A group of textile industry and trade associations in China have condemned the US’ ‘Xinjiang bill’ saying, it endangers the security of the global textile industry. The bill was signed by the US President Joe Biden this month as a part of the US initiative to curb forced labor. It aims to curb US funding amongst ethnic minorities in the Xinjiang Uyghur Autonomous Region.
The law instructs the US Customs and Border Protection (CBP) under Section 3 of the Act to adopt a rebuttable presumption that goods mined, produced, or manufactured in the Xinjiang Uyghur Autonomous Region (XUAR) or by certain entities are prohibited from being imported into the US.
Moreover, the bill instructs the government to guide importers on best practices/due diligence and on the type of evidence to demonstrate that goods are not made with forced labor. It also directs the government to develop a comprehensive enforcement strategy and a diplomatic strategy. However, the bill has been opposed by all leading Chinese textile industry and trade associations.
Suppresses domestic industry and violates WTO rules
The China Cotton Association says, the bill suppresses China's cotton textile industry in the name of human rights while the China National Textile and Apparel Council and 12 industry associations accuse it of setting a dangerous precedent to international economic and trade by presumption of guilt with regards to forced labor covering all Xinjiang products. It says, Xinjiang cotton is globally recognized as a high-quality natural raw material for fiber, and is vital to the sound and sustainable development of the Chinese and global textile industry. The US suppression of Xinjiang cotton and related products is bound to severely endanger the security of the global textile supply chain. The China Chamber of Commerce for Import and Export of Textiles (CCCT) accuses the US of completely violating market principles and WTO rules. The bill severely harms the interests of both, the Chinese and the American textile and apparel companies and consumers and also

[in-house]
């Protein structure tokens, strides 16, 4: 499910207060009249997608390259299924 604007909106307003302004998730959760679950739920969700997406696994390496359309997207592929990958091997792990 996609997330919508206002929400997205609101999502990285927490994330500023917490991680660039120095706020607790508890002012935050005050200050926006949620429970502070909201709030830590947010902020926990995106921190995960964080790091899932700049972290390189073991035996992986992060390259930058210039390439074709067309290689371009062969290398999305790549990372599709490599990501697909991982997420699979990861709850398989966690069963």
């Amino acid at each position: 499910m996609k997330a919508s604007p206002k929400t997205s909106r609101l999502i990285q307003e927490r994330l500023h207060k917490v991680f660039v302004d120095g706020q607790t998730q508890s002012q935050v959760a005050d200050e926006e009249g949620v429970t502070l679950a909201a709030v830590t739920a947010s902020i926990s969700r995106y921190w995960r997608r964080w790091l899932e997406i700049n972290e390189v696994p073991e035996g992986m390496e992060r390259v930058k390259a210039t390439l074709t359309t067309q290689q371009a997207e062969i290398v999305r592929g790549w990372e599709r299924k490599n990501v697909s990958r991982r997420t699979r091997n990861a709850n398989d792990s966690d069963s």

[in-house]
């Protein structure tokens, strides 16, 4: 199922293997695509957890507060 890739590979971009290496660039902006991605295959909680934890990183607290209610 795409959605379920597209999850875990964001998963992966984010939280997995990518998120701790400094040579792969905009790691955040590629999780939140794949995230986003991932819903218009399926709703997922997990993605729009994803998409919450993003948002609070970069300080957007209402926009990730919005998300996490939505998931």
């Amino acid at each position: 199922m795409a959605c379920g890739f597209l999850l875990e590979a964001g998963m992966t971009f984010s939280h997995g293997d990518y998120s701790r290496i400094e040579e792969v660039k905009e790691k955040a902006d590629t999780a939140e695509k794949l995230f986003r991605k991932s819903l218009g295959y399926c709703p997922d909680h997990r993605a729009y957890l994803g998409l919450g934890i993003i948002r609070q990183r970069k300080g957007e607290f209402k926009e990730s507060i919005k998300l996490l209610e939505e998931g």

An important part of the global textile supply chain, Xinjiang cotton amounted to 5.13 million tons in 2021. It accounted for about 20 per cent of global cotton output, adds CCCT. However, since 2020, the US government has issued import bans on Xinjiang cotton restricting the import of cotton-related products from the region. This has damaged the reputation of the China’s cotton textile industry across the world.
A move doomed to fail
Through its crackdown, the US aims to curtail the development of new industries in Xinjiang, thus slowing its economic growth. However, such a move is doomed to fail, says Huo Jianguo, Vice Chairman, China Society for World Trade Organization Studies. The US imports of textiles and apparels from China grew 23.9 per cent year-on-year to $25.79 billion in the first ten months of 2021. This was a growth of 58.9 percentage points from the same period last year, accounting for 27.6 percent of the US' total textile and apparel imports during the same period, according to industry data.
Bill to aggravate US’ economic predicament
Thus, the suppression of imports from China by the US' will not only harm millions of cotton farmers and textile workers in Xinjiang, but also the interests of American textile and apparel consumers, retailers, distributors and importers, adds CCCT. The restrictions will end up harming American interest and aggravate its economic predicament, adds Jianguo.